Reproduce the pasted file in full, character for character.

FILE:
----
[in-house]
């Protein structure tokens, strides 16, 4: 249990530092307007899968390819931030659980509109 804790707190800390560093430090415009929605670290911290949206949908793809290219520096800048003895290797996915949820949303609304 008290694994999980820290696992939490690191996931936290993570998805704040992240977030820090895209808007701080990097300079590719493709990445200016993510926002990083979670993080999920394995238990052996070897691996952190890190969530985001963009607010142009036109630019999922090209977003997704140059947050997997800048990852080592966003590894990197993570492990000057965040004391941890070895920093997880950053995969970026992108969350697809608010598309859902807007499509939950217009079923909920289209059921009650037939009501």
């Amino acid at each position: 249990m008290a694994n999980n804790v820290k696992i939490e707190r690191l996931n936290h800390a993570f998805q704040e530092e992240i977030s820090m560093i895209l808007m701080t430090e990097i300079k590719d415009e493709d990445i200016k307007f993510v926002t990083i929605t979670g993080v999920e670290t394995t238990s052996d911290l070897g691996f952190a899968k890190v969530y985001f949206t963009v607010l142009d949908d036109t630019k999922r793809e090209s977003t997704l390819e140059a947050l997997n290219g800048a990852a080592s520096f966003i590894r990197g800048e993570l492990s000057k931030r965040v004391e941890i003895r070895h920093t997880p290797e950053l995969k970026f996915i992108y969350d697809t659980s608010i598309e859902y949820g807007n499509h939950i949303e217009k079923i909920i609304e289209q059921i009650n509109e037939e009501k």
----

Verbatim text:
[in-house]
């Protein structure tokens, strides 16, 4: 249990530092307007899968390819931030659980509109 804790707190800390560093430090415009929605670290911290949206949908793809290219520096800048003895290797996915949820949303609304 008290694994999980820290696992939490690191996931936290993570998805704040992240977030820090895209808007701080990097300079590719493709990445200016993510926002990083979670993080999920394995238990052996070897691996952190890190969530985001963009607010142009036109630019999922090209977003997704140059947050997997800048990852080592966003590894990197993570492990000057965040004391941890070895920093997880950053995969970026992108969350697809608010598309859902807007499509939950217009079923909920289209059921009650037939009501």
């Amino acid at each position: 249990m008290a694994n999980n804790v820290k696992i939490e707190r690191l996931n936290h800390a993570f998805q704040e530092e992240i977030s820090m560093i895209l808007m701080t430090e990097i300079k590719d415009e493709d990445i200016k307007f993510v926002t990083i929605t979670g993080v999920e670290t394995t238990s052996d911290l070897g691996f952190a899968k890190v969530y985001f949206t963009v607010l142009d949908d036109t630019k999922r793809e090209s977003t997704l390819e140059a947050l997997n290219g800048a990852a080592s520096f966003i590894r990197g800048e993570l492990s000057k931030r965040v004391e941890i003895r070895h920093t997880p290797e950053l995969k970026f996915i992108y969350d697809t659980s608010i598309e859902y949820g807007n499509h939950i949303e217009k079923i909920i609304e289209q059921i009650n509109e037939e009501k």